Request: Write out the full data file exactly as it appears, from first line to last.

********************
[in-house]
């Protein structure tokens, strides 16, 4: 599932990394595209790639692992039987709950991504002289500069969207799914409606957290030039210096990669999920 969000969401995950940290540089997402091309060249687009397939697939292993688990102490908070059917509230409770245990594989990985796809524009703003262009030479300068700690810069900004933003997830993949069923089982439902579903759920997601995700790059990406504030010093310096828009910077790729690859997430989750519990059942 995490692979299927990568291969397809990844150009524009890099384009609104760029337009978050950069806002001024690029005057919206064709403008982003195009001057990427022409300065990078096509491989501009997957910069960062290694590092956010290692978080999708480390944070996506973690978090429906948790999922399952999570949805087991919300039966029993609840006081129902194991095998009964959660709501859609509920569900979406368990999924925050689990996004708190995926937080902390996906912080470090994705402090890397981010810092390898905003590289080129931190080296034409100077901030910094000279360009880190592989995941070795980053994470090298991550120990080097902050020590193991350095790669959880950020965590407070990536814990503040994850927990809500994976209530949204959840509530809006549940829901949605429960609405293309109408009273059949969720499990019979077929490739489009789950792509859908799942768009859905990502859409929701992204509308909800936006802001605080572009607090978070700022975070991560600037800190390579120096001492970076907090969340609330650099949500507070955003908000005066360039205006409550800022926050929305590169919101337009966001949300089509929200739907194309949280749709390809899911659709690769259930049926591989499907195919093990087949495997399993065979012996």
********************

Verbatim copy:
[in-house]
């Protein structure tokens, strides 16, 4: 599932990394595209790639692992039987709950991504002289500069969207799914409606957290030039210096990669999920 969000969401995950940290540089997402091309060249687009397939697939292993688990102490908070059917509230409770245990594989990985796809524009703003262009030479300068700690810069900004933003997830993949069923089982439902579903759920997601995700790059990406504030010093310096828009910077790729690859997430989750519990059942 995490692979299927990568291969397809990844150009524009890099384009609104760029337009978050950069806002001024690029005057919206064709403008982003195009001057990427022409300065990078096509491989501009997957910069960062290694590092956010290692978080999708480390944070996506973690978090429906948790999922399952999570949805087991919300039966029993609840006081129902194991095998009964959660709501859609509920569900979406368990999924925050689990996004708190995926937080902390996906912080470090994705402090890397981010810092390898905003590289080129931190080296034409100077901030910094000279360009880190592989995941070795980053994470090298991550120990080097902050020590193991350095790669959880950020965590407070990536814990503040994850927990809500994976209530949204959840509530809006549940829901949605429960609405293309109408009273059949969720499990019979077929490739489009789950792509859908799942768009859905990502859409929701992204509308909800936006802001605080572009607090978070700022975070991560600037800190390579120096001492970076907090969340609330650099949500507070955003908000005066360039205006409550800022926050929305590169919101337009966001949300089509929200739907194309949280749709390809899911659709690769259930049926591989499907195919093990087949495997399993065979012996």